But — here’s the juicy part — LendingClub started selling loans to Jefferies that didn’t have X, Y or Z in them (I bet it was Z, investors usually are careful enough to look at the default rates and interest rates — it’s the covenants and detail that get yuh.).
Apparently it was a pretty minor deviation from what Jefferies was accepting, but they bought $3,000,000 of those loans with “minor errors” in them out of a pool worth $22,000,000.
Here’s the “small error to big error formula.” (get out your calculators):
*A small error multiplied by 3 million times == big error*
So Why is This an “I Told You So” Moment?
You might be thinking: “well, okay that’s bad, but doesn’t seem like the worst thing a startup has ever done, right?”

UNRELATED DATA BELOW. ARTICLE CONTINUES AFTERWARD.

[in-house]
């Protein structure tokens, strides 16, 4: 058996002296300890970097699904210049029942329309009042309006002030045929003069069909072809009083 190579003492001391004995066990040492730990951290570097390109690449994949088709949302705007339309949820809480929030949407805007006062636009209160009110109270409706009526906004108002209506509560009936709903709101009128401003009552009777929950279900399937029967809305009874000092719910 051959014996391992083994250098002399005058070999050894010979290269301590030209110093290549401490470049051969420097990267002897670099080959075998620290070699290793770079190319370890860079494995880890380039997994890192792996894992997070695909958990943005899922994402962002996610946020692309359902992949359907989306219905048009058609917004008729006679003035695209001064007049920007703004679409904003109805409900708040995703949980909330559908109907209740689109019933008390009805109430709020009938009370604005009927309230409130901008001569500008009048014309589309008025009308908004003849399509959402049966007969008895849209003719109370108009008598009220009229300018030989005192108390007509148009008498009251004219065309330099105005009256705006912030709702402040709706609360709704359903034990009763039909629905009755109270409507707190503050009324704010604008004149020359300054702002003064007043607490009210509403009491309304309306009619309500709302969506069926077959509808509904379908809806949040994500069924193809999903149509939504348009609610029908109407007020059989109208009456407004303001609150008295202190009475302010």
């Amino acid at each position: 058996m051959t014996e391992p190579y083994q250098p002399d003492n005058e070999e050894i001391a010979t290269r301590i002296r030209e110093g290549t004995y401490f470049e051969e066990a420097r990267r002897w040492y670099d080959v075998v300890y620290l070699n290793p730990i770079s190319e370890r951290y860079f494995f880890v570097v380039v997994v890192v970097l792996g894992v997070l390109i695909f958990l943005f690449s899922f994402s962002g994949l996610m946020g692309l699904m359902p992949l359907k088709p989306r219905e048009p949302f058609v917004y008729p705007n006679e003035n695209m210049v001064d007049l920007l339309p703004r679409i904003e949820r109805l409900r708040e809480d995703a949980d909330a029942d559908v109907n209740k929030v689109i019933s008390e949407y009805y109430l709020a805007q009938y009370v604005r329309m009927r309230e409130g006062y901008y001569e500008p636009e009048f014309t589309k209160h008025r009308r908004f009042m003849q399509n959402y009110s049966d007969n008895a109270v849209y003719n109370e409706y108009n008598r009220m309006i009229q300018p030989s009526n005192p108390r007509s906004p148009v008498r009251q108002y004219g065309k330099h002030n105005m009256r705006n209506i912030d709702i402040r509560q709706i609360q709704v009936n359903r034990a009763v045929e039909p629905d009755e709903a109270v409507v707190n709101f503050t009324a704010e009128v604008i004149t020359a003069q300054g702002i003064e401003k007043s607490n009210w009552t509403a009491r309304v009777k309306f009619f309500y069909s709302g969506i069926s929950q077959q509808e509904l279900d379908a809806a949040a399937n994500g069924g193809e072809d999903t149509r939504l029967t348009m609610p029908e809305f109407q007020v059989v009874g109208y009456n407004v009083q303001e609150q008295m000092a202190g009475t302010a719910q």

Well, eh, not really, it’s pretty f*cked up.
The reason is this reinforces everyone’s fears about marketplace lenders:
(1) They are fairly unregulated — so it’s theoretically possible for them to get away with doing bad things (like selling the wrong type of loans to people).
(2) People don’t know how to underwrite online lenders, and this is every investor’s worst nightmare.
(3) It reinforces why an originator that doesn’t hold everything on its own balance sheet might feel less inclined to be as careful about the loans they are originating because they are being held by someone else.
(4) It reinforces that LendingClub was probably chasing growth a bit too desperately, which is why things started to break.
It’s been getting harder to sell loans to the market as yields were coming up compared to the last couple of years — and when people get desperate to grow they start paying more attention to their equity value than to the paper they’re originating. And they got sloppy in what paper they were selling to whom.